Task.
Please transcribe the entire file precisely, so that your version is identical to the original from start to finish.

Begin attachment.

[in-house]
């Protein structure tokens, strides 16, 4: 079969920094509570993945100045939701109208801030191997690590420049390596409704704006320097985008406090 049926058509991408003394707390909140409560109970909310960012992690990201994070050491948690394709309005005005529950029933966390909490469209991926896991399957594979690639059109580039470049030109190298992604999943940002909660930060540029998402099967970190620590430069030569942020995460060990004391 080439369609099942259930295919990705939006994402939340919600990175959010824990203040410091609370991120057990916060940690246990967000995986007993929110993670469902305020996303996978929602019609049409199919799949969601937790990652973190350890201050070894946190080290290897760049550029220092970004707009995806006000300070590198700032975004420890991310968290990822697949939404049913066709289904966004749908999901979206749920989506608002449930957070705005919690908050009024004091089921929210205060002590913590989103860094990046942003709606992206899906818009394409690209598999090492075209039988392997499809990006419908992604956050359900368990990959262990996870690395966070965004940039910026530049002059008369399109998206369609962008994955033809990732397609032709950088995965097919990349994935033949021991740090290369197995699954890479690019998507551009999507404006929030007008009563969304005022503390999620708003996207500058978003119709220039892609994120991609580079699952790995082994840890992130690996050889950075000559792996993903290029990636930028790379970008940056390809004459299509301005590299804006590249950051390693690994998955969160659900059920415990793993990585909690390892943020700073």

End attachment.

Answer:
[in-house]
């Protein structure tokens, strides 16, 4: 079969920094509570993945100045939701109208801030191997690590420049390596409704704006320097985008406090 049926058509991408003394707390909140409560109970909310960012992690990201994070050491948690394709309005005005529950029933966390909490469209991926896991399957594979690639059109580039470049030109190298992604999943940002909660930060540029998402099967970190620590430069030569942020995460060990004391 080439369609099942259930295919990705939006994402939340919600990175959010824990203040410091609370991120057990916060940690246990967000995986007993929110993670469902305020996303996978929602019609049409199919799949969601937790990652973190350890201050070894946190080290290897760049550029220092970004707009995806006000300070590198700032975004420890991310968290990822697949939404049913066709289904966004749908999901979206749920989506608002449930957070705005919690908050009024004091089921929210205060002590913590989103860094990046942003709606992206899906818009394409690209598999090492075209039988392997499809990006419908992604956050359900368990990959262990996870690395966070965004940039910026530049002059008369399109998206369609962008994955033809990732397609032709950088995965097919990349994935033949021991740090290369197995699954890479690019998507551009999507404006929030007008009563969304005022503390999620708003996207500058978003119709220039892609994120991609580079699952790995082994840890992130690996050889950075000559792996993903290029990636930028790379970008940056390809004459299509301005590299804006590249950051390693690994998955969160659900059920415990793993990585909690390892943020700073």